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Do you know what to do if you are caught in the open during a thunderstorm or you feel tingling or your hair standing on end? Lightning causes around 100 deaths in the U.S. annually (more than hurricanes and tornadoes combined).
In this picture the young woman and her friends were severely injured by lightning just a few seconds after this picture was taken. Notice that no rain was falling, clearly illustrating that lightning can strike up to several miles away from the thunderstorm.

NOAA Photo
Determine the danger:
If you are outdoors when you see or hear a thunderstorm coming or your hair stands on end, immediately stop your activities and seek safe shelter immediately!

  • When you see the FLASH
  • Count the seconds to the BANG
  • Every 5 seconds equals 1 mile. Divide by 5 to give the distance in miles from you to the lightning.
  • 30 seconds - suspend all outdoor activities (lightning strike was 6 miles away or less) and seek safe shelter
  • If you count 15 seconds or less, a lightning strike could occur where you are (3 miles away or less).

Outdoor safety:
  • Postpone outdoor activities if thunderstorms are imminent.
  • Move to a sturdy enclosed building.
  • Get inside a hardtop vehicle and keep the windows rolled up. Avoid touching any metal.

If caught outdoors and no shelter is nearby:
  • Stay away from tall trees. If there is no shelter crouch in the open, keeping twice as far away from a tree as it is tall.
  • Avoid being the tallest object around. Get as low as you can but do not lie prone on the ground. Squat on the balls of your feet to have minimum contact with the ground. Place your hands over your ears and your head between your knees.
  • Get below tree line if you are in the mountains and into a grove of SMALL trees.
  • Toss metal golf clubs, fishing rods, tennis rackets, tools, walking sticks, backpacks with metal or any other metal objects away from you. You can be burned by them.
  • Get out of the water. If caught in a boat, crouch down in the center of the boat away from metal hardware. Swimming, wading, snorkeling and scuba diving are NOT safe. Don't stand in puddles, even if wearing rubber boots.
  • Move away from a group of people. Stay several yards away from each other. Don't share a bleacher bench or huddle in a group.
  • Avoid open fields, high places, trees (especially isolated trees), water, unprotected gazebos or picnic shelters, baseball dugouts, communications towers, flag poles and light poles, metal or wood bleachers, metal fences, convertibles, golf carts, bicycles, and motorcycles.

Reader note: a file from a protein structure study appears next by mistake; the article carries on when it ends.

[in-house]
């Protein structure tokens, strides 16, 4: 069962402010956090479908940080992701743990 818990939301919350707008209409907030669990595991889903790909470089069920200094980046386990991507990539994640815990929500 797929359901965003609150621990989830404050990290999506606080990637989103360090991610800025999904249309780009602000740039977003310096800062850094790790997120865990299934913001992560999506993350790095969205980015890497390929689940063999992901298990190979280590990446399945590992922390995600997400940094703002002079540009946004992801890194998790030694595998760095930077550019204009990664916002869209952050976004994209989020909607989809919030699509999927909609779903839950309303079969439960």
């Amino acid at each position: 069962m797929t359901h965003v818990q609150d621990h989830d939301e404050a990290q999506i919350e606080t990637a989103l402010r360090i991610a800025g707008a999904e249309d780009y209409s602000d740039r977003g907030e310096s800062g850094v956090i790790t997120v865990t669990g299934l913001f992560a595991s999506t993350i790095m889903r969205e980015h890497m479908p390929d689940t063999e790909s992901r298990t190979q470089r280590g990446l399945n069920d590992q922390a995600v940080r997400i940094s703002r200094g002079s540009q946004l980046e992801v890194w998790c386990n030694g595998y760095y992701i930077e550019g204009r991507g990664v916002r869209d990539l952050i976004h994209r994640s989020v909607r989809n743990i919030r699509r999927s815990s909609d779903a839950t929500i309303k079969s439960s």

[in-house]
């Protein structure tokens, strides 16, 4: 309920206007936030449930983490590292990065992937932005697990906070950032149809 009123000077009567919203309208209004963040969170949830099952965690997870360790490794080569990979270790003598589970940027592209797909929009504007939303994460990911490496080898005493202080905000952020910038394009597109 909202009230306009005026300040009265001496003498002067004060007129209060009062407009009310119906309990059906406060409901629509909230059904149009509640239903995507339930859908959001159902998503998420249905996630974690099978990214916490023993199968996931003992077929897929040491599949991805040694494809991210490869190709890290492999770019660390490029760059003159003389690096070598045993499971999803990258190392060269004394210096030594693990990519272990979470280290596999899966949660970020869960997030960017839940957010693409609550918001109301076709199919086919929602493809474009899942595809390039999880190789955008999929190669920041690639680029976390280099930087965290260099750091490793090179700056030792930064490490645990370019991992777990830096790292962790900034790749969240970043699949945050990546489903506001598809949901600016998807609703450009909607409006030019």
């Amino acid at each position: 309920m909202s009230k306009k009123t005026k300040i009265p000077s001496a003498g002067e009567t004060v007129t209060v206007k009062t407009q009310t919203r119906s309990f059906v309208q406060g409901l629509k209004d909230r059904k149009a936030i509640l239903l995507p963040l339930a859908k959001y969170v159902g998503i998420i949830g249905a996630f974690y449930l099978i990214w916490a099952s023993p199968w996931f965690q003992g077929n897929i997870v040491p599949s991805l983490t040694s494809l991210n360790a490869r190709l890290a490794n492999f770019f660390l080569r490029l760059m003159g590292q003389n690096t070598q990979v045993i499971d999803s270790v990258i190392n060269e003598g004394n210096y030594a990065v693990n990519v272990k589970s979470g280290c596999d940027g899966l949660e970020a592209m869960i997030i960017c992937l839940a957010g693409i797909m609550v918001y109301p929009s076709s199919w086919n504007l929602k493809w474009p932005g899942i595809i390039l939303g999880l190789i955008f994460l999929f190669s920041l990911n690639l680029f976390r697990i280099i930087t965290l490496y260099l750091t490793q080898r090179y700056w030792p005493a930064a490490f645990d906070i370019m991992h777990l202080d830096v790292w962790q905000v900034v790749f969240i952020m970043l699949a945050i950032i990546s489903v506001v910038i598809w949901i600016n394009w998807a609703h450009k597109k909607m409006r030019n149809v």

Indoor safety:
Utility lines and metal pipes can conduct electricity.

  • Do not use any electrical appliances (except those used for weather information) and unplug unnecessary ones.
  • Turn off air conditioners and computers to protect them from power surges.
  • Do not use a corded telephone except in an emergency.
  • Do not bathe or shower during a thunderstorm.
  • Avoid contact with anything that conducts electricity
  • Stay away from windows and doors.
  • Avoid contact with concrete walls or floors which may contain metal reinforcing bars; carports or open garages; covered patios; washing your hands or doing dishes.
No place is completely safe from lightning, but some places are safer than others. Although some victims are struck directly by the main lightning stroke, many victims are struck as the current moves in and along the ground.
30/30 Rule

The first 30 means if, between flash and bang, you count to 30 or less, you are in danger and should go to safe shelter.

The second 30 means wait 30 minutes from the last flash or thunder to establish "all clear."

First Aid for Lightning Victims
Ninety percent of lightning victims survive their encounter with lightning, especially with timely medical treatment. Individuals struck by lightning do not carry a charge, and it is safe to touch them and provide medical treatment. Call 911 and start mouth-to-mouth resuscitation. If the victim has no pulse, begin cardiac compressions. In cold, wet situations put a protective layer between the victim and the ground to lower the risk of hypothermia.